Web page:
March UK: In Paice and another vMJ Harding (t/aMJ Harding Contractors)  EWHC 661 (TCC) , therewas a rare refusal by the TCC to enforce an adjudicator’s decision due to the possibility of bias . The claimant, Paice, had already lost two adjudications involving the same adjudicator (the first adjudicator), when they phonedhis office to discuss the adjudication. After their final account was rejected, MJH initiated a third adjudication, decided by a different adjudicatorwhich Paice also lost. Paice started a fourth adjudication; the first adjudicatorwas appointed again, and MJH’s representative queriedwhether there had been contact with Paice in the intervening period. The adjudicator denied this, andMJH requested telephone records fromthe first adjudicator and Paice. The request was ignored. MJHsought an injunction to prevent the adjudicationproceeding but it was not granted. The adjudication concludedwith a decision thatMJHshould repay to Paice the vast majority of its final account payment. Evidence of telephone contact between Paice and the first adjudicator emerged following the decision, and its enforcement was challenged on the grounds of bias. The judge found that the failure by the adjudicator to disclose the conversations, togetherwith’ ill-judged’ criticisms ofMJH’s case and a statementmade expressly in support of Paice’s application for summary judgment, gave rise to a real possibility of bias and accordingly the applicationwas refused. Coulson J, however, expressed sympathy for Paice, who he deemedhad been ill-served by the adjudicationprocess and the adjudicator’s ‘misjudgements’. UK: Thegovernment publisheda Strategic Plan for Level 3 Building Information Modelling (BIM) , otherwiseknownas “Digital Built Britain”. Theplan follows upon the2011Government ConstructionStrategy,whichmandated theuseof Level 2BIMonall public sector projects by2016, thus significantly contributing to savings of GBP804million inconstructioncosts in2013/14. Australia: In LamioMasonry Services Pty Ltd v TP Projects Pty Ltd  NSWSC 127 theNSWSupreme Court provided further guidance in the often-grey area of the level of information required for a valid payment claim made under the Building andConstruction Industry Security of Payment Act 1999 (NSW). In this case the respondent sought to have an adjudicationdeterminationquashed on the basis that it had beendeniednatural justice because the contractor had only provided evidence of its labour hours through the provision of site diaries in its adjudication application andnot in its payment claim. The respondent argued that because the site diarieswere only provided in its adjudication application, the respondent was not able to raise, in its payment schedule, the argument that the labour hours were not the applicable rates for the relevant personnel. The court dismissed the argument and said that the claimsmet the requirements of a payment claim. They identified the job. They gave a brief description of thework done, howmany mendid thework, how long it took to do thework and the amount charged.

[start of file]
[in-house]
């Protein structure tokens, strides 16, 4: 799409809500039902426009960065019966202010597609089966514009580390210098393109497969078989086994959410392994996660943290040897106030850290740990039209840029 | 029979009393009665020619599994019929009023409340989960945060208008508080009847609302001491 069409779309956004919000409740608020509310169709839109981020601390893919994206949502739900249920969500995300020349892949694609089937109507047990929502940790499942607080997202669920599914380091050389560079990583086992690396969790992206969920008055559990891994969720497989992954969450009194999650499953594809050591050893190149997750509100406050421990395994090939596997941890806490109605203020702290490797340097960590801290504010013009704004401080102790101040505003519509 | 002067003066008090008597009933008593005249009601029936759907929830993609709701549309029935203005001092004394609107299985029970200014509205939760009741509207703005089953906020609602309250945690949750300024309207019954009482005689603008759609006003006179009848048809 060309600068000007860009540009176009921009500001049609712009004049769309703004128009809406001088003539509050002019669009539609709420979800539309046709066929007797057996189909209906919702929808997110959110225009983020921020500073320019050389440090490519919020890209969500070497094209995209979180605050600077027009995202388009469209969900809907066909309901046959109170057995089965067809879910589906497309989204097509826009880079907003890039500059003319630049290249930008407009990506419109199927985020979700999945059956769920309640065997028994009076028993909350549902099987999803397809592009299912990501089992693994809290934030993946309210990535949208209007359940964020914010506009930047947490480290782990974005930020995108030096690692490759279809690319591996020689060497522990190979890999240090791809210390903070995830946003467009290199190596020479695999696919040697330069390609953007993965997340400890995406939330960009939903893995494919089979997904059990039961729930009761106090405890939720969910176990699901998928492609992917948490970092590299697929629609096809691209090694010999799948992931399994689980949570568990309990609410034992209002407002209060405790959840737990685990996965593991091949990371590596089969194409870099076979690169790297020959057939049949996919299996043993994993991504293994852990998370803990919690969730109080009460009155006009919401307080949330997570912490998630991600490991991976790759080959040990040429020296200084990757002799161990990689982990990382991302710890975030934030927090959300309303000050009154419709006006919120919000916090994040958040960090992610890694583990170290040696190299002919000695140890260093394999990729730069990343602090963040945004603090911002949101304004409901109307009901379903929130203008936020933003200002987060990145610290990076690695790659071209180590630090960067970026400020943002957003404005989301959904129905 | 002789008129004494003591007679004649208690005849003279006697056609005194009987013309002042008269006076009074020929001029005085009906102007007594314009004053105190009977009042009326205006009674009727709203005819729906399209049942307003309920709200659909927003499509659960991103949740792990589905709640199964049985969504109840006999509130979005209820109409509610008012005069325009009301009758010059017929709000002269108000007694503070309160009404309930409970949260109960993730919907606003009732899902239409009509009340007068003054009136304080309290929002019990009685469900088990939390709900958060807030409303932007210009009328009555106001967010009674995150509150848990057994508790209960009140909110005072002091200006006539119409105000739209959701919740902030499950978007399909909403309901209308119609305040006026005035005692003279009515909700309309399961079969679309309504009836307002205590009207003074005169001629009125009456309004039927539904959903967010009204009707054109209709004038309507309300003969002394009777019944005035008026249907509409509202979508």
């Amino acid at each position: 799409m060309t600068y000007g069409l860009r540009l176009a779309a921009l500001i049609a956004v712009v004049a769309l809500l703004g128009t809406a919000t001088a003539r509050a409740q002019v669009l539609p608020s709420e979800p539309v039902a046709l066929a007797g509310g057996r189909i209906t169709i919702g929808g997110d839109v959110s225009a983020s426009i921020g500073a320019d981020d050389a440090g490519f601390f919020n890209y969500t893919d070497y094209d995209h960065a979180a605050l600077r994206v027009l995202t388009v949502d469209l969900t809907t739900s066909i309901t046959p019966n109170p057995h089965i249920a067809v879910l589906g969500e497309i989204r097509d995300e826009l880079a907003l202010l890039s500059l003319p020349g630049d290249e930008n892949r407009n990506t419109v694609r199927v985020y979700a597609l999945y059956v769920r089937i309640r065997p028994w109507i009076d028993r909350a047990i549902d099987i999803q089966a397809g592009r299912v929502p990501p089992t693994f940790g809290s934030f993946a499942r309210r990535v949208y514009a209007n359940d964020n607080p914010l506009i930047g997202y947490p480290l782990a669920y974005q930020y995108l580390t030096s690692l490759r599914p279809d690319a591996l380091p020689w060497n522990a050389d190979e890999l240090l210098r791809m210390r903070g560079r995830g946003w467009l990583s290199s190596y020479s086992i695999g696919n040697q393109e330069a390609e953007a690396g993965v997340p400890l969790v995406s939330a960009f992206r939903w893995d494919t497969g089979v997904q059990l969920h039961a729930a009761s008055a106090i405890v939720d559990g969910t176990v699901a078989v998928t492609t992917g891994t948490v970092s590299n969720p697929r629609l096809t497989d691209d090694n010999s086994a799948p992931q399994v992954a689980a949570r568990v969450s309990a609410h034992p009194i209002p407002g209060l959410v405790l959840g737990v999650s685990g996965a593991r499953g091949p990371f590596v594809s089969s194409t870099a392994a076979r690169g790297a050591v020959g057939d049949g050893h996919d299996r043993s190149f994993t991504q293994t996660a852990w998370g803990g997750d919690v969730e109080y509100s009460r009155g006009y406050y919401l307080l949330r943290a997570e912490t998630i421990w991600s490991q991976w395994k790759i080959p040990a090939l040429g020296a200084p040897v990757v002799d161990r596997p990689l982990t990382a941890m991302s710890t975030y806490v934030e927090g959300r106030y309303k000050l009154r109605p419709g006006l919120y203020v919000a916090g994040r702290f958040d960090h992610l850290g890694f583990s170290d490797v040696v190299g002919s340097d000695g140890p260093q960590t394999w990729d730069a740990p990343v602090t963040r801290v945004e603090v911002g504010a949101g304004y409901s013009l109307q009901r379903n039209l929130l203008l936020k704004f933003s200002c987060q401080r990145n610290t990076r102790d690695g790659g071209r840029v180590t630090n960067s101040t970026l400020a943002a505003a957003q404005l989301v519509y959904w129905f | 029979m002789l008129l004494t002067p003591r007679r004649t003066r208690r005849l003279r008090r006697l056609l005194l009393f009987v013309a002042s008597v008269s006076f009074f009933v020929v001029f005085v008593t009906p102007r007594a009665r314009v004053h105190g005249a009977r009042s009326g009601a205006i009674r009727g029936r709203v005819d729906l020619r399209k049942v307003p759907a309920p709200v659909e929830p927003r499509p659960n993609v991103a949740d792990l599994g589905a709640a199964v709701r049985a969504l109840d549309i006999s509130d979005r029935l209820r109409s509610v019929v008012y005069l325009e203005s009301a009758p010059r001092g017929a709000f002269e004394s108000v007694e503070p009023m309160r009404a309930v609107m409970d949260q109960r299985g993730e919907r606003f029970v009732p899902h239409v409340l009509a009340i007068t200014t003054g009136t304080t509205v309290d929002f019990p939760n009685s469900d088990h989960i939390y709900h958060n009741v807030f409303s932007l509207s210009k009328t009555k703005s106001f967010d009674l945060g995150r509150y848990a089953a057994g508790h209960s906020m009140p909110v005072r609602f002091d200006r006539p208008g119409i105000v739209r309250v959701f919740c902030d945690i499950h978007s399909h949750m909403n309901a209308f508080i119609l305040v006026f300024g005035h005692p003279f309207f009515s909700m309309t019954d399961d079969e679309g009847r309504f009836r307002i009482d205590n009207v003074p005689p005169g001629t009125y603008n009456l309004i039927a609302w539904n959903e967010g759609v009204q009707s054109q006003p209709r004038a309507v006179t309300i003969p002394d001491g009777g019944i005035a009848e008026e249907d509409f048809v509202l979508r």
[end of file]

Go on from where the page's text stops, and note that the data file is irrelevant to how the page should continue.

April UK: In MWHigh Tech Projects UK Ltd and another v Biffa Waste Services Ltd  EWHC 949 (TCC) Biffa entered into an EPC contract with MWHigh Tech Projects UK Ltd (MW), for the design and construction of a waste treatment plant. Under the contract MWwere obliged to procure a retention bond under which it was a condition precedent that the employer must first make a call on the Parent Company Guarantee (PCG). After the contract was terminated, Biffa made a call on the PCG; after no payment under it was forthcoming, Biffa called on the retention bond. MW rejected the call, and applied to the court for Biffa to be restrained from calling the bond on the basis the call on the PCG was not valid. The court considered various authorities, finding in the absence of fraud that there was no justification for implying a term that the call on the PCG should be “valid”, and that such an approach would encourage satellite litigation and subvert the normal approach of on-demand bonds: “pay now, argue later.” Accordingly there were no grounds upon which the call on the bond could be restrained. UK: The Construction (Design and Management) Regulations 2015 (CDM 2015) came into force on 6 April 2015. CDM 2015 included transitional provisions, allowing parties working on construction projects until 6 October 2015 to fully transition to the 2015 regime. CDM 2015 removes the exception for domestic clients and simplifies some aspects of CDM 2007, such as assessing competence and the trigger for appointing a principal designer and principal contractor. One of the key changes introduced by CDM 2015 is that the role of principal designer replaces the role of CDM co-ordinator. Australia: In Probuild v NSWNetball  NSWSC 408 (7 April 2015) the NSW Supreme Court refused to interfere with the adjudication process timeframes imposed by the Building and Construction Industry Security of Payment Act 1999 (NSW). Probuild had submitted a payment claim and subsequently made an adjudication application after which (and during the period afforded to prepare an adjudication response), Netball NSW applied for an interlocutory application restraining Probuild from taking any further steps in the adjudication on the basis that the payment claim relied upon was